With that said, and as much as it may sting our carefully honed armchair managing skills, they do get it right more often than not. While not every decision can be recorded, for obvious reasons, the Umpire Ejection Fantasy League (UEFL) tracks every ejection an MLB umpire makes and determines whether the call in question was correct, incorrect, or irrecusable (unable to be judged, usually referring to brawls).
MLB currently retains 93 active umpires (per MLB.com, which has not been updated since June), and while some invite more vitriol than others, ejections were fairly spread out among the men. Two umps tied for the most ejections in 2013: Chad Fairchild and Clint Fagan, each with eight ejections. Fagan tossed three players, a manager, and two coaches in one go after he was assigned a brawl between the L.A. Dodgers and Arizona Diamondbacks. Fairchild, by comparison, concentrated his disdain on the Detroit Tigers, tossing them on four separate occasions.
From 2008-2013, umpires got these kinds of controversial calls right about 60 percent of the time. Despite their overall success, the last time umpires made the correct call at least 50 percent of the time was in 2010, when they led with over 75 percent accuracy. In 2013, umps meted out 180 ejections and saw their accuracy plummet to 46 percent.
To get a sense of how this impacts each team, ejections are listed below and sorted by division. Division leaders are highlighted, and each table contains the sum of correct calls, blown calls, and irrecusable decisions since 2008. Any major discrepancies or spikes in performance since the mid-season break have been noted.
There’s little change to report here. Boston and Tampa Bay clung to their leads in respective categories throughout the 2013 season, not only leading their division but the whole of the American League (excepting Detroit’s 11 irrecusable calls).
The Indians, though subjected to the fewest ejections on incorrect calls in the AL Central, started an interesting trend in June. In the 9th inning of a Yankees-Indians game, Cleveland’s Mike Aviles represented the tying run. He checked his swing on a high ball from Mariano Rivera, which was ruled a strike after home plate ump Tony Randazzo decided the ball had jumped off of Aviles’ bat rather than catcher Chris Stewart’s glove. Aviles made the final out just two pitches later, then began shouting and waving his finger at Randazzo as he exited the field, inciting the first postgame ejection of the year.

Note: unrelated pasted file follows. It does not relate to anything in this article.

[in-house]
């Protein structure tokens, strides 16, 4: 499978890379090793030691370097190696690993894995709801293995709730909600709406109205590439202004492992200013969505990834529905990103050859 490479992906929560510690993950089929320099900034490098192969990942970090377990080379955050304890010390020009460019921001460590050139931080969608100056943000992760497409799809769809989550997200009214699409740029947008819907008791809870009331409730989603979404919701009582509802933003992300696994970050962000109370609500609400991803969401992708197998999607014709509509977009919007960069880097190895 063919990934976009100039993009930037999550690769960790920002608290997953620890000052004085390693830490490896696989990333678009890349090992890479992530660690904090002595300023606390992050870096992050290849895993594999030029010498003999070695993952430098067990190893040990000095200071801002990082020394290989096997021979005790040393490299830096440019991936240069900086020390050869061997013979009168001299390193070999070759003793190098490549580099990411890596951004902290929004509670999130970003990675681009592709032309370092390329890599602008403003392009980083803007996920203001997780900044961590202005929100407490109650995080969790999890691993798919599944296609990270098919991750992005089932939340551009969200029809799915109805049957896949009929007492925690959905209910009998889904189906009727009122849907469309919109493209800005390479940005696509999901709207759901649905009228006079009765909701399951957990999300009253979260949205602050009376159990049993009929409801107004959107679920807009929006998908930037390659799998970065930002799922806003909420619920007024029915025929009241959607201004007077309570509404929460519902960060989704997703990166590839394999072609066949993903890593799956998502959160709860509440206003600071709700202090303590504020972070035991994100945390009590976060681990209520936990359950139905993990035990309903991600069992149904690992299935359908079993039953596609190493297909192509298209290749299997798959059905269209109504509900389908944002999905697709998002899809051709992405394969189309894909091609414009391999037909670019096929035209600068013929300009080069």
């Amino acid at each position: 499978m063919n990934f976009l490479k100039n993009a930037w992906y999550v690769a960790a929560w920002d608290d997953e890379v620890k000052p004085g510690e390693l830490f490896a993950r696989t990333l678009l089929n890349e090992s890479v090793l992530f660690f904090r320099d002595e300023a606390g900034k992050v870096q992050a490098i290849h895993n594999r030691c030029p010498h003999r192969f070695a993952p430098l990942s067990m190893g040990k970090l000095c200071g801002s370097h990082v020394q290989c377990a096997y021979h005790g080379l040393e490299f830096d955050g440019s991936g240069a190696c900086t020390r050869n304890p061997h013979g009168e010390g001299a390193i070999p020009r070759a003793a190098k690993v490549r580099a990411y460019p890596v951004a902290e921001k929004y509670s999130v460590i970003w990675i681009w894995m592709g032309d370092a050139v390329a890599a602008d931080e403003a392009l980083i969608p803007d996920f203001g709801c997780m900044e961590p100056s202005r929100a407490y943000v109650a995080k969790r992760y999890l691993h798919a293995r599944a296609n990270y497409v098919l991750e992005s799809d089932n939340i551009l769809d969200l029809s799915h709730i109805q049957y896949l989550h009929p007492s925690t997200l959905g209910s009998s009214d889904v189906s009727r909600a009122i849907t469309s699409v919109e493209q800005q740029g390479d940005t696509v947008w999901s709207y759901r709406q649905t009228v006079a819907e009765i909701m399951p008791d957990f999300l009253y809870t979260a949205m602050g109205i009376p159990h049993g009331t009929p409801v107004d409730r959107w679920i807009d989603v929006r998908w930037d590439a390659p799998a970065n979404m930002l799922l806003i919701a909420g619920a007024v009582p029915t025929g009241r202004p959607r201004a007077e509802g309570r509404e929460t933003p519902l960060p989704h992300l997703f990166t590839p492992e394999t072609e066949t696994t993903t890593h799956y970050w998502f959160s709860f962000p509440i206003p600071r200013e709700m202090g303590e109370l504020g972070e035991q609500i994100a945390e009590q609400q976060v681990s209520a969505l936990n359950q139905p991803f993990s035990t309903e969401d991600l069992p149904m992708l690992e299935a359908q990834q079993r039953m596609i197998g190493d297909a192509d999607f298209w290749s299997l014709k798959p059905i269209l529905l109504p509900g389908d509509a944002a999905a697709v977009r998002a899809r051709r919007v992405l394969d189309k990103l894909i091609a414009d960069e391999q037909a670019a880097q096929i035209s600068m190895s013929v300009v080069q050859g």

In the American League, the Mariners finished first in 2013 with just one ejection. Back in May, former manager Eric Wedge was tossed after arguing a play that former Mariners right fielder Ichiro Suzuki made on a line drive. The ball appeared to graze the field, trapped under Ichiro’s glove rather than caught, but first base umpire Hunter Wendelstedt correctly (and impressively) ruled it a fair catch. Though the score was tied when the ruling was made, Wedge could’ve spared himself a purple face — the Mariners won both the game and the series.
The Cincinnati Reds were the only major league team without a single ejection in 2013. In the last two seasons, they’ve only received five ejections – less than half of the Dodgers’ and Braves’ totals in 2013 alone (both led the league with 13 apiece). Whether this was due to the zen managerial style of Dusty Baker or a lack of controversial calls has not yet been determined.
Remember Mike Aviles’ postgame ejection? A month later, Cardinals’ manager Mike Matheny found himself on the wrong end of a disagreement with home plate umpire Dan Bellino. Unlike Aviles, Matheny wasn’t angry about the way the game ended, but about the unsportsmanlike conduct Bellinno had shown by ripping his mask off to exaggerate a called strike earlier in the inning.
I’m not sure if the data exists to support it, but this may have been the first time a manager was ejected for accusing an umpire of poor sportsmanship.
The Dodgers consistently led their division in total ejections and irrecusable calls in 2013. They were the only team to participate in multiple brawls, incurring six ejections just for fighting. Surprisingly, no player in the league received more than two ejections all season.
It might seem alarming that umps’ accuracy fell below 50 percent this year, but the fraction of calls that result in ejections is negligible, and ejections aren’t just handed out for disputes between players, managers, and umpires, but for the way those disputes are handled. What matters more is the lack of repercussions for umpires who blow important calls or ignore crucial evidence that may lead to an overturned ruling.